Understanding the Impact of AIT on Reading
Two scenarios often present themselves in the practice of auditory integration training (AIT). One involves parents who ask if AIT might help their child who is struggling with reading. The child may read but not comprehend or may not be able to decode the words at all. In some cases, the child reads so slowly that all the required reading can not be completed. The second scenario involves the parent who pursues AIT in hopes of reducing their child’s sound sensitivity, improving language and/or socialization, with no consideration of the impact that it may have on the child’s reading. This parent may report with surprise, that their child’s reading also improved after the AIT. Both parents will want to understand how the AIT process, which impacts on listening skills, can affect the reading process.
We need to examine certain aspects of the reading process in order to see this relationship. The National Institute of Child Health and Human Development along with the U.S. Department of Education’s office of Research and Improvement have been conducting studies and is one of many programs dedicated to understanding reading development and supporting research in reading for the past three years. Based on this cumulative work, much has been learned about how children learn to read and why some struggle with the process. Although there is still much to learn, this research provides important information that can be used to understand and help children develop proficient reading skills. It can also provide insight as to how AIT affects the reading process.
Reading requires the rapid decoding and comprehension of written words. In order to do this, children must be aware that spoken words are composed of small units of sound called ‘phonemes.’ This is referred to as ‘phoneme aware-ness.’ Phoneme awareness is not the same as phonics. When phonemic awareness is evaluated, children are asked to demonstrate their knowledge of the sound structure of words without letters or written words present (i.e., “What would be left if the /p/ sound were taken away from ‘pit’?”). Phonic skills are evaluated by determining the child’s ability to link sounds (phonemes) with letters. The development of phonics skills depends on the development of phonemic awareness.
In order to read an alphabetic language such as English, children must know that written spellings systematically represent spoken sounds. When beginning readers cannot correctly perceive the spoken sounds in words, they will have difficulty sounding out or decoding unfamiliar words. For example, they must hear the /it/ sound in ‘pit’ and ‘fit’ and perceive that the difference is the first sound in order to decode these two words. This auditory perceptual problem will affect reading fluency, resulting in poor comprehension, and limiting reading enjoyment.
When we listen to spoken words (e.g., ‘bag’) we do not perceive each unit of sound in the word (/b//a//g/). We perceive bag as an overlapping bundle of sound that seems to be a single unit rather than three distinct sounds. This facilitates the listening process and oral communication. Since the individual sounds (phonemes) within words are not consciously heard by the listener, no one receives natural practice in understanding that words are composed of smaller distinct sound units. Thus, the early stages of reading instruction must focus on phoneme awareness and phonics skills and providing practice with these skills in text is critical.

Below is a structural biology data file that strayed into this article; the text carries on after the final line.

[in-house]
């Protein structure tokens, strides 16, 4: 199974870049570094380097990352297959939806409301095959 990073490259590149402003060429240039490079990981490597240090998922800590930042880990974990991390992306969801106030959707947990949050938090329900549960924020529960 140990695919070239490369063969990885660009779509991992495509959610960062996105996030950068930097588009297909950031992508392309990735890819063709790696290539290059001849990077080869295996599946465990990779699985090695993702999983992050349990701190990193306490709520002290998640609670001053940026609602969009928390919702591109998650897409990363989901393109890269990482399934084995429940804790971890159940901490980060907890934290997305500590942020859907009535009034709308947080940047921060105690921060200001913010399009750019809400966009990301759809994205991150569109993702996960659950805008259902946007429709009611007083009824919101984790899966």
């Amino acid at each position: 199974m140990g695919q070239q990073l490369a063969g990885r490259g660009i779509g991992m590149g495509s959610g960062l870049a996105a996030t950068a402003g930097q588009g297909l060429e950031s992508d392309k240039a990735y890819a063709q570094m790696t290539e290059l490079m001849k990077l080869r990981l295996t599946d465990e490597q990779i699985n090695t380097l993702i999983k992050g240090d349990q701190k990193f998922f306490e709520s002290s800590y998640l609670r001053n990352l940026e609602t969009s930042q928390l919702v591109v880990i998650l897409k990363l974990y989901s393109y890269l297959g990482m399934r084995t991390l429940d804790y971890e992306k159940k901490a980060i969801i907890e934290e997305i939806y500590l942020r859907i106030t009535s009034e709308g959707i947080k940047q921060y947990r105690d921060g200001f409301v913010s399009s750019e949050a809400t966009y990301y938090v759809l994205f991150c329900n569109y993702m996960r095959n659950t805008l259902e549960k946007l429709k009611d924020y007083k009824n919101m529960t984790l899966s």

Since readers have a limit on their attention span and memory, it is essential to develop fluency and automaticity in decoding and word recognition. When decoding is laborious and inefficient, the reader cannot remember what he has read and bring meaning to the content. There are additional components involved in the development of good readers. Good comprehension requires the reader to link the written ideas to their own experiences and to have the necessary vocabulary to make sense of the content. Good syntactic and grammatical skills and the ability to sequence also impact on reading development.
Given this understanding of reading development, it is easier to see how AIT can impact upon this skill. AIT often enhances listening skills and the ability to perceive sounds more accurately. This may enable the child to perceive the spoken sounds in words so phonemic awareness can develop and phonics can be taught. Thus, the basic auditory perceptual skills involved in reading may be improved through AIT.
Many parents also comment on how AIT improves their child’s listening comprehension. They understand spoken language better. This improvement in listening comprehension may also extend to the ability to listen to one’s own inner language or thoughts, including the thoughts perceived through the process of reading.
The ability to sequence at many different levels impacts on reading and is affected by AIT. The child must be able to sequence the phonemes in words in order to sound out or decode new words. Words in sentences must be correctly sequenced in order to be meaningful and sentences within paragraphs must flow in an organized sequence. The sequence must be retained by the reader if the content is to be logical. When AIT enhances the child’s ability to organize and sequence, it may help with this component of the reading process.
AIT practitioners should understand these relationships so they can respond to parents questions about the impact of AIT on their child’s reading abilities.
Sally Brockett, M.S.,
Director, IDEA Training Center
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